The full title "Trios Op. 13 pour Pianoforte avec accompagnement
e Basson" displayed on the CD booklet might suggest that the Paris-based,
though possibly Turin-born, Rasetti composed these trios for
some particular set of performers. After all, how frequently
does the bassoon so prominently feature in Classical chamber
music? But apparently the composer and his publisher were just
keeping all their bases covered: the original edition of Op.
13 offers the choice of flute or violin, and of bassoon or cello.
One would be tempted to call this a sort of eighteenth-century
Gebrauchsmusik, save that such a dismissal would belie
the distinctive character of each of these trios, not to mention
Rasetti's own individual compositional voice.
Thus, the F major Trio begins rather conventionally, with the piano's
melodic lines and Alberti basses dominating the texture, while
the other two instruments reinforce accents. But Rasetti uses
development and variation techniques to build a considerable
head of steam, transforming this Allegro molto into an
exhilarating romp for all three instruments. Similar techniques
carry the central Andantino beyond the squareness of
its opening bassoon theme. The finale, Allegro assai,
has a cheerful opera buffa bustle; there's a witty touch
when bassoon and piano are "stuck" on a stuttering
repeated note before bursting into the recapitulation.
The opening of the C major Trio feints at turbulent minor-key drama
before abruptly settling into a contented major mood, where
it stays. The Romanza offers another bassoon solo, this
one soulful; the flute, in response, lightens the atmosphere,
until the music breaks into a sort of Gypsy-dance motion. The
final Rondo, once more, offers a busy opera buffa
energy. The bassoon writing includes some rather quick runs
- did Beethoven know this trio when he composed his Fourth Symphony?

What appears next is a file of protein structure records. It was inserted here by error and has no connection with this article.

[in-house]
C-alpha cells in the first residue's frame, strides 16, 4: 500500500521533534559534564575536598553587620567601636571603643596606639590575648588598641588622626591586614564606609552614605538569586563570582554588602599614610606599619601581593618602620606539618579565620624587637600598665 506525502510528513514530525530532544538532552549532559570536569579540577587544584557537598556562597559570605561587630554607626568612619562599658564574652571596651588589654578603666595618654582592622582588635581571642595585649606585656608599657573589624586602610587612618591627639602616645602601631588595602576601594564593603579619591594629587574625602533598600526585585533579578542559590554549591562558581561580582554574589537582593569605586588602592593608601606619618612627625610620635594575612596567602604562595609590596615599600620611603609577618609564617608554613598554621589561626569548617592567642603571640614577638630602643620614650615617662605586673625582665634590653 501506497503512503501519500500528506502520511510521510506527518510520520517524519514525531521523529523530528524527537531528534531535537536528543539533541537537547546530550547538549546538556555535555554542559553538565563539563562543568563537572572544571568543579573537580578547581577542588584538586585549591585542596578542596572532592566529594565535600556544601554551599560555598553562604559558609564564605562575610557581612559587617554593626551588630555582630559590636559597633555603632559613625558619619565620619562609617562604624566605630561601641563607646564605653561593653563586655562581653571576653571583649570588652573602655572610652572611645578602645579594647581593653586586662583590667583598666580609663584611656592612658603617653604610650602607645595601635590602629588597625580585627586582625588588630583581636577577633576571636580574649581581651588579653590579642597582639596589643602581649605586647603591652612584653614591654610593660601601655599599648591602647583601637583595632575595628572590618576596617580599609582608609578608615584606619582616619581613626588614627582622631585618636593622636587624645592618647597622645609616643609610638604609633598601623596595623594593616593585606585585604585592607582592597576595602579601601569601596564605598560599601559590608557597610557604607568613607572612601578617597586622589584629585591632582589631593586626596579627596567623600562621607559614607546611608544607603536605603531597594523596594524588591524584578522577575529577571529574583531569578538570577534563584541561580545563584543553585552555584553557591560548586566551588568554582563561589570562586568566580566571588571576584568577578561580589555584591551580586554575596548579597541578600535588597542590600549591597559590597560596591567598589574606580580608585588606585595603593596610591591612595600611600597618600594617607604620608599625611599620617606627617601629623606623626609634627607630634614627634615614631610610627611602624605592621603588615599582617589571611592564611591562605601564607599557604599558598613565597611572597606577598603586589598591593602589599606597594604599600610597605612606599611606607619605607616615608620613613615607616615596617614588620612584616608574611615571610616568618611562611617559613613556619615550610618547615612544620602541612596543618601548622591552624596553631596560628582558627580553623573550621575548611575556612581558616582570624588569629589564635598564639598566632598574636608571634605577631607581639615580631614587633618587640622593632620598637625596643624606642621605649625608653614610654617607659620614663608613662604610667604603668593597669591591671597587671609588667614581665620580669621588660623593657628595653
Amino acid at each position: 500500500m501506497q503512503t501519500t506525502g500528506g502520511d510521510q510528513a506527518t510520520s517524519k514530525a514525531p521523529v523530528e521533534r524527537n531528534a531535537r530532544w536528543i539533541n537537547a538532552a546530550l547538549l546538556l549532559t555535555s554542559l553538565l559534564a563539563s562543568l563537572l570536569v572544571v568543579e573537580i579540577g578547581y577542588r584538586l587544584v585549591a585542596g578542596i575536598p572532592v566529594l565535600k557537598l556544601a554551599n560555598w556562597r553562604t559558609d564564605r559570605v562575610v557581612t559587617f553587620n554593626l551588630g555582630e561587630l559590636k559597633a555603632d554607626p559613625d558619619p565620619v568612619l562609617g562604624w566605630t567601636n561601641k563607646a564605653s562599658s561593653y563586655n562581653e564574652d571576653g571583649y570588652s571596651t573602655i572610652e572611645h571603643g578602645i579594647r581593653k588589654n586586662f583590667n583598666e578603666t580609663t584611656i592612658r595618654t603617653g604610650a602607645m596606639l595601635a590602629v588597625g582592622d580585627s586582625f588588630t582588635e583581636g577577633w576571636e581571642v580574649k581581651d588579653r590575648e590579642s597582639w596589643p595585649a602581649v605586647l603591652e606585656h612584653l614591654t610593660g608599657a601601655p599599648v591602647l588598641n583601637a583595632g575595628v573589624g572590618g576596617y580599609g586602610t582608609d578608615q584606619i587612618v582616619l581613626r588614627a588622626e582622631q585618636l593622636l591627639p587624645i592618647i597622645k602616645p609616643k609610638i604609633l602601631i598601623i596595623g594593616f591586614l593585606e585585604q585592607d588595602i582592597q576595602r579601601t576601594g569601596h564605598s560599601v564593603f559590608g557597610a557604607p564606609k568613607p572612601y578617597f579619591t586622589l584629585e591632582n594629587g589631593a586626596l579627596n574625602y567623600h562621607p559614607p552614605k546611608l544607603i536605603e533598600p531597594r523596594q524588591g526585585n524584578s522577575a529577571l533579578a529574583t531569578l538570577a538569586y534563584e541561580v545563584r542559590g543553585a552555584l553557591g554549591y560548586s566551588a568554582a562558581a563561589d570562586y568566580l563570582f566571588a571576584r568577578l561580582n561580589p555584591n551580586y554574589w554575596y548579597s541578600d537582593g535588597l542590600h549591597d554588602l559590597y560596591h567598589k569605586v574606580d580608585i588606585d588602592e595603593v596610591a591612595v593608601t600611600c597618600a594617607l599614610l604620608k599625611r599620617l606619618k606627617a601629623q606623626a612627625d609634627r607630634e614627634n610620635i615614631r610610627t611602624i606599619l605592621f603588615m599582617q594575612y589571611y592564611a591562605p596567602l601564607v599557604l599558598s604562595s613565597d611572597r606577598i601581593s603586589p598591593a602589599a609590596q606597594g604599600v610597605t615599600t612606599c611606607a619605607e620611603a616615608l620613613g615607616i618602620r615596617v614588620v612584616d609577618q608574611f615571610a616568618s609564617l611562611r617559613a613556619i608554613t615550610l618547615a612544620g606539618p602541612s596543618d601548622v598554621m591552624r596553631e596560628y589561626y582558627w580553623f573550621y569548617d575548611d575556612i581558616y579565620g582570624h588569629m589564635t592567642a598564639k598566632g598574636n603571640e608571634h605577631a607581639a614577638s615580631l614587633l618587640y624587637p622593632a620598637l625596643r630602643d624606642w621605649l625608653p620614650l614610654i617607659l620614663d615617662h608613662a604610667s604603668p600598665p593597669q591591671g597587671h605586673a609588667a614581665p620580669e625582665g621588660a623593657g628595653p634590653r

The B flat Trio, in its turn, differs markedly from its predecessors
in style and construction. The piano has the first paragraph
to itself, and later in the movement punctuates the structure
with cadenza-like flourishes. Lilting, gracefully pointed woodwind
phrases throw the predominant broad, flowing melodies in sharp
relief. Flute and piano begin the central Siciliana movement
in a gentle, rocking motion, with the piano supplying light
embellishments; soon, mysterious, creeping bassoon-and-piano
scales disturb the serenity. Here the finale, entitled Belle
Raymonde, is a theme and variations working all the standard
changes on its stately theme: downward bassoon scales, flute
triplets, rippling piano scales, even a fugato based
on the theme's gruppetto motif.
The exuberant playing of the Trio Amédée, founded in 2000, offers persuasive
advocacy. I was particularly impressed by pianist Jan Philip
Schulze's crisp fluency, even more in his delivery of the C
major's quick series of turns (track 4, 6:28)
than in his unfailingly pearly, precise passagework. At times,
Rasetti reinforces the two woodwinds with a full chord in the
piano - a tactic familiar to anyone who's reduced, say, a Broadway
show score for a six-piece pit band - and these players bring
off the intended illusion of a fuller wind complement. In fact,
it's hard to imagine the alternative string instruments in this
music - surely a tribute to the Amédée's musical intelligence
and quality of execution. The recording quality is excellent.
Stephen Francis Vasta